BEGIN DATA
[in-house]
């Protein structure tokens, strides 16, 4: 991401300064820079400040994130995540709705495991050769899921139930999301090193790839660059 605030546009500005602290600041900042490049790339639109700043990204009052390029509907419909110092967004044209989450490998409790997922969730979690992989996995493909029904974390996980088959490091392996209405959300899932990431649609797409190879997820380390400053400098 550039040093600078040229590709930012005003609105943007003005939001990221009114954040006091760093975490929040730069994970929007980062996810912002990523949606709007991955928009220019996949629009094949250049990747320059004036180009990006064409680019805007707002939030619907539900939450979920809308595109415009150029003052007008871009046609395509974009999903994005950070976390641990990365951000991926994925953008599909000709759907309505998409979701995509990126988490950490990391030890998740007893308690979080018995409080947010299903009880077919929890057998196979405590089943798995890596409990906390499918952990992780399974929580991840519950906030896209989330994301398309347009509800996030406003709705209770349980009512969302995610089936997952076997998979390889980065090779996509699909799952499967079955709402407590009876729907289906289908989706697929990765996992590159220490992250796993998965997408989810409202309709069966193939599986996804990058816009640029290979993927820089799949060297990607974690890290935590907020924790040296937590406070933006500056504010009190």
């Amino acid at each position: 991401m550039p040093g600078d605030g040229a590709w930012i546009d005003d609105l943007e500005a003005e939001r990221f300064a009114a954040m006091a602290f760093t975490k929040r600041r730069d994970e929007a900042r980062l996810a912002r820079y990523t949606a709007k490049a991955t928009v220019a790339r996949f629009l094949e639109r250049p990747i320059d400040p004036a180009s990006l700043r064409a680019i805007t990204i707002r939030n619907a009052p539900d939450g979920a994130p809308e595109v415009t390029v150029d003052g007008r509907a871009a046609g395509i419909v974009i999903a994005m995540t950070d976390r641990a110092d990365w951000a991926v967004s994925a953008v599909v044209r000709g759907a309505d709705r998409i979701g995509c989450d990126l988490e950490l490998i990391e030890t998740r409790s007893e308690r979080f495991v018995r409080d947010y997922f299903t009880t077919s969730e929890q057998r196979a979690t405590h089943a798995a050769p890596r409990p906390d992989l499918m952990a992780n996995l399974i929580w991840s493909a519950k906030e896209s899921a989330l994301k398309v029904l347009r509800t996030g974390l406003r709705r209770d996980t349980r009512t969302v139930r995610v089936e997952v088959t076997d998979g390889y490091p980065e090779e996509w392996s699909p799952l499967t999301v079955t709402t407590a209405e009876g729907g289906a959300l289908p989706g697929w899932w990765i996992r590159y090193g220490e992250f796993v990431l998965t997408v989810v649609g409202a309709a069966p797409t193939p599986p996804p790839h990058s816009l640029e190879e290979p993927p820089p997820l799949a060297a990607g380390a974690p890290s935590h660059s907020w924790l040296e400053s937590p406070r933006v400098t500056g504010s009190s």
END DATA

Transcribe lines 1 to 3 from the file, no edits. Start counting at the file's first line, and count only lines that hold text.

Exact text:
[in-house]
């Protein structure tokens, strides 16, 4: 991401300064820079400040994130995540709705495991050769899921139930999301090193790839660059 605030546009500005602290600041900042490049790339639109700043990204009052390029509907419909110092967004044209989450490998409790997922969730979690992989996995493909029904974390996980088959490091392996209405959300899932990431649609797409190879997820380390400053400098 550039040093600078040229590709930012005003609105943007003005939001990221009114954040006091760093975490929040730069994970929007980062996810912002990523949606709007991955928009220019996949629009094949250049990747320059004036180009990006064409680019805007707002939030619907539900939450979920809308595109415009150029003052007008871009046609395509974009999903994005950070976390641990990365951000991926994925953008599909000709759907309505998409979701995509990126988490950490990391030890998740007893308690979080018995409080947010299903009880077919929890057998196979405590089943798995890596409990906390499918952990992780399974929580991840519950906030896209989330994301398309347009509800996030406003709705209770349980009512969302995610089936997952076997998979390889980065090779996509699909799952499967079955709402407590009876729907289906289908989706697929990765996992590159220490992250796993998965997408989810409202309709069966193939599986996804990058816009640029290979993927820089799949060297990607974690890290935590907020924790040296937590406070933006500056504010009190």
């Amino acid at each position: 991401m550039p040093g600078d605030g040229a590709w930012i546009d005003d609105l943007e500005a003005e939001r990221f300064a009114a954040m006091a602290f760093t975490k929040r600041r730069d994970e929007a900042r980062l996810a912002r820079y990523t949606a709007k490049a991955t928009v220019a790339r996949f629009l094949e639109r250049p990747i320059d400040p004036a180009s990006l700043r064409a680019i805007t990204i707002r939030n619907a009052p539900d939450g979920a994130p809308e595109v415009t390029v150029d003052g007008r509907a871009a046609g395509i419909v974009i999903a994005m995540t950070d976390r641990a110092d990365w951000a991926v967004s994925a953008v599909v044209r000709g759907a309505d709705r998409i979701g995509c989450d990126l988490e950490l490998i990391e030890t998740r409790s007893e308690r979080f495991v018995r409080d947010y997922f299903t009880t077919s969730e929890q057998r196979a979690t405590h089943a798995a050769p890596r409990p906390d992989l499918m952990a992780n996995l399974i929580w991840s493909a519950k906030e896209s899921a989330l994301k398309v029904l347009r509800t996030g974390l406003r709705r209770d996980t349980r009512t969302v139930r995610v089936e997952v088959t076997d998979g390889y490091p980065e090779e996509w392996s699909p799952l499967t999301v079955t709402t407590a209405e009876g729907g289906a959300l289908p989706g697929w899932w990765i996992r590159y090193g220490e992250f796993v990431l998965t997408v989810v649609g409202a309709a069966p797409t193939p599986p996804p790839h990058s816009l640029e190879e290979p993927p820089p997820l799949a060297a990607g380390a974690p890290s935590h660059s907020w924790l040296e400053s937590p406070r933006v400098t500056g504010s009190s």